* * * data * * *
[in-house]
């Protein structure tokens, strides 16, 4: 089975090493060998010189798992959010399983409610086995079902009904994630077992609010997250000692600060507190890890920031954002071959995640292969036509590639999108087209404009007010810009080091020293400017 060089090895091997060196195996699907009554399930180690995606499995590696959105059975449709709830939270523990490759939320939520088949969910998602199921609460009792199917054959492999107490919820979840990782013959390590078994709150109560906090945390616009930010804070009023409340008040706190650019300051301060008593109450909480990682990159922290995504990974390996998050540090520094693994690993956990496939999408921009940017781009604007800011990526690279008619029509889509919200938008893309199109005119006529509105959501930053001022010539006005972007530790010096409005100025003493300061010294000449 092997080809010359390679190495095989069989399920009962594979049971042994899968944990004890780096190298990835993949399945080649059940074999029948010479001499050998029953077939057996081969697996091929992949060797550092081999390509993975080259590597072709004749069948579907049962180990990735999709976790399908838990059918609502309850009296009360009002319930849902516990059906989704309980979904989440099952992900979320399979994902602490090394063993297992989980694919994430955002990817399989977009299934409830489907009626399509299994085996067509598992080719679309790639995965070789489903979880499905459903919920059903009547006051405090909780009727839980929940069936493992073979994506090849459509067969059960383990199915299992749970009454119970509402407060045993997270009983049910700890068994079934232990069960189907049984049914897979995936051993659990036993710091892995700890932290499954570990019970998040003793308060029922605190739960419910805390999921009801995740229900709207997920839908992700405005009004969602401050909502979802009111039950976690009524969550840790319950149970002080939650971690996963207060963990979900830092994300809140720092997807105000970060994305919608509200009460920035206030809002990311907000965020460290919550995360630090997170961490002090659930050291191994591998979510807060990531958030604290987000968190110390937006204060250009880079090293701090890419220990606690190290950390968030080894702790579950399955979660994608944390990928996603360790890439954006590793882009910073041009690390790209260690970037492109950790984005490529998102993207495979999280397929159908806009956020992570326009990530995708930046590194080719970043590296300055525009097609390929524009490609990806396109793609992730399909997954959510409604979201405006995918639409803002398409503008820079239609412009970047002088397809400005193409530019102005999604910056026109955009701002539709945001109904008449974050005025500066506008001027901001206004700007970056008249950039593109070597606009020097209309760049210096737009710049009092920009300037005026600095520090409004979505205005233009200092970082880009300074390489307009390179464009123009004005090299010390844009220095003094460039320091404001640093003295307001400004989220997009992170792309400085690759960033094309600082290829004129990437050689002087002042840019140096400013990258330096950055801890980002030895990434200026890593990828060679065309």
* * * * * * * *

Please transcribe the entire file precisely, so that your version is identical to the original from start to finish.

[in-house]
């Protein structure tokens, strides 16, 4: 089975090493060998010189798992959010399983409610086995079902009904994630077992609010997250000692600060507190890890920031954002071959995640292969036509590639999108087209404009007010810009080091020293400017 060089090895091997060196195996699907009554399930180690995606499995590696959105059975449709709830939270523990490759939320939520088949969910998602199921609460009792199917054959492999107490919820979840990782013959390590078994709150109560906090945390616009930010804070009023409340008040706190650019300051301060008593109450909480990682990159922290995504990974390996998050540090520094693994690993956990496939999408921009940017781009604007800011990526690279008619029509889509919200938008893309199109005119006529509105959501930053001022010539006005972007530790010096409005100025003493300061010294000449 092997080809010359390679190495095989069989399920009962594979049971042994899968944990004890780096190298990835993949399945080649059940074999029948010479001499050998029953077939057996081969697996091929992949060797550092081999390509993975080259590597072709004749069948579907049962180990990735999709976790399908838990059918609502309850009296009360009002319930849902516990059906989704309980979904989440099952992900979320399979994902602490090394063993297992989980694919994430955002990817399989977009299934409830489907009626399509299994085996067509598992080719679309790639995965070789489903979880499905459903919920059903009547006051405090909780009727839980929940069936493992073979994506090849459509067969059960383990199915299992749970009454119970509402407060045993997270009983049910700890068994079934232990069960189907049984049914897979995936051993659990036993710091892995700890932290499954570990019970998040003793308060029922605190739960419910805390999921009801995740229900709207997920839908992700405005009004969602401050909502979802009111039950976690009524969550840790319950149970002080939650971690996963207060963990979900830092994300809140720092997807105000970060994305919608509200009460920035206030809002990311907000965020460290919550995360630090997170961490002090659930050291191994591998979510807060990531958030604290987000968190110390937006204060250009880079090293701090890419220990606690190290950390968030080894702790579950399955979660994608944390990928996603360790890439954006590793882009910073041009690390790209260690970037492109950790984005490529998102993207495979999280397929159908806009956020992570326009990530995708930046590194080719970043590296300055525009097609390929524009490609990806396109793609992730399909997954959510409604979201405006995918639409803002398409503008820079239609412009970047002088397809400005193409530019102005999604910056026109955009701002539709945001109904008449974050005025500066506008001027901001206004700007970056008249950039593109070597606009020097209309760049210096737009710049009092920009300037005026600095520090409004979505205005233009200092970082880009300074390489307009390179464009123009004005090299010390844009220095003094460039320091404001640093003295307001400004989220997009992170792309400085690759960033094309600082290829004129990437050689002087002042840019140096400013990258330096950055801890980002030895990434200026890593990828060679065309």